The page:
I’ve just been accepted to the Data to Knowledge Conference in Berkeley this May. I think this conference will address some of the key issues facing us in Big Data today across many different fields, and I hope to learn much that could be useful to ecology and evolution. Given the audience I look forward to being a source of questions rather than answers as I put on my biologist’s cap. Berkeley’s particular leadership in this area is probably evident in the millions of dollars they are receiving from the various initiatives coming out of today’s Big Data announcement. What better day to apply?
Many complex systems, from ecosystems to economies to governments, can undergo sudden and often catastrophic transitions between alternate stable states. Ecologists have recently begun to demonstrate the existence of certain early warning signals or leading indicators – patterns that suggest an ecosystem is approaching a critical transition such as the collapse of a population or eutrophication of a lake. Though these patterns are extremely subtle and consequently require large amounts of data to generate an adequate ratio of signal to noise, technology such as satellite imaging and microchip sensors have dramatically increased the data available. Will this recent data deluge help us detect critical transitions with enough time avert them?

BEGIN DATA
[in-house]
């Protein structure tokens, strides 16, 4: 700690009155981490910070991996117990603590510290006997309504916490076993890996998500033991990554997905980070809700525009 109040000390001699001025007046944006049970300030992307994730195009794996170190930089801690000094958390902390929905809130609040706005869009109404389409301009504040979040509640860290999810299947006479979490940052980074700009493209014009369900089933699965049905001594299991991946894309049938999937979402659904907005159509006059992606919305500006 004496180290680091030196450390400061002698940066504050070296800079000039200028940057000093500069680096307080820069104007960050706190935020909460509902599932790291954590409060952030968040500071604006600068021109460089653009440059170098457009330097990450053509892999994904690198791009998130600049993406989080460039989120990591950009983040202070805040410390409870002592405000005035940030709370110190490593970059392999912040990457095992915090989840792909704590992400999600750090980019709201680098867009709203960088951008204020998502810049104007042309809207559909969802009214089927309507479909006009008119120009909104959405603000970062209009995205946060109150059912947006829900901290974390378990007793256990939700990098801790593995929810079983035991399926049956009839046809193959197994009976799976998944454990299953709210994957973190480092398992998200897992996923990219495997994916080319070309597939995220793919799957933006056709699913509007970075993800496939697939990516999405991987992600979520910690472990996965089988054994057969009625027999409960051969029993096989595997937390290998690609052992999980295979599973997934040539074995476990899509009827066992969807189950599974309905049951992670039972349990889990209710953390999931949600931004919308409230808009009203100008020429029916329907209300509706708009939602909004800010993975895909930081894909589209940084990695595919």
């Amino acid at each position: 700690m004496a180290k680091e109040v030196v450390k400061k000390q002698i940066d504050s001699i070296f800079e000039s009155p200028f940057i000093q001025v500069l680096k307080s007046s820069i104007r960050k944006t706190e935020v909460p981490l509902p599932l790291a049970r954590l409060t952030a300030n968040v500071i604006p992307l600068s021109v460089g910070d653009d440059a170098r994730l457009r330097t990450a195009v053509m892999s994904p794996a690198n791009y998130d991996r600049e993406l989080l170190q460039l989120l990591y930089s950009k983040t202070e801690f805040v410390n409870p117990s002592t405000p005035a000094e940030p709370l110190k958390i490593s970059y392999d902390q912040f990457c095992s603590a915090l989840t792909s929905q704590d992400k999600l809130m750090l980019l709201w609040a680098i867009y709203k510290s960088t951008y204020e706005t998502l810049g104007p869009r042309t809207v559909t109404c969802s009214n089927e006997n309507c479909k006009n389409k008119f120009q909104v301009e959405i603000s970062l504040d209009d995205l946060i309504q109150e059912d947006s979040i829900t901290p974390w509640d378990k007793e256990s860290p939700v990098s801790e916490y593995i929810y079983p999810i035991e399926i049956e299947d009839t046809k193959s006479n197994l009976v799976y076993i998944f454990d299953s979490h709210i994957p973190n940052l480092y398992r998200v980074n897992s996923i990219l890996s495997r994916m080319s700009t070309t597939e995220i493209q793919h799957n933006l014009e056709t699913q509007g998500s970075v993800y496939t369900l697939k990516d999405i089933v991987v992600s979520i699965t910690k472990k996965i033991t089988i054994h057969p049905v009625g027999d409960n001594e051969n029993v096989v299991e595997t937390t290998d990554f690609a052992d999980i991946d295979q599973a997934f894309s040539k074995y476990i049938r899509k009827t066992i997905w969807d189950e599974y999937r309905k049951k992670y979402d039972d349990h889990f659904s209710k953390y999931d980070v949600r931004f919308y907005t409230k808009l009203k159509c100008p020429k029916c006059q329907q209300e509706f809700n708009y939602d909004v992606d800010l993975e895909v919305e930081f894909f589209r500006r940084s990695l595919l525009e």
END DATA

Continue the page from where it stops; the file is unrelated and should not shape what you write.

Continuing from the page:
I will briefly introduce recent advances in the field of early warning signals and discuss my work to transition this from a proof of principle to a quantifiable risk that can inform policy.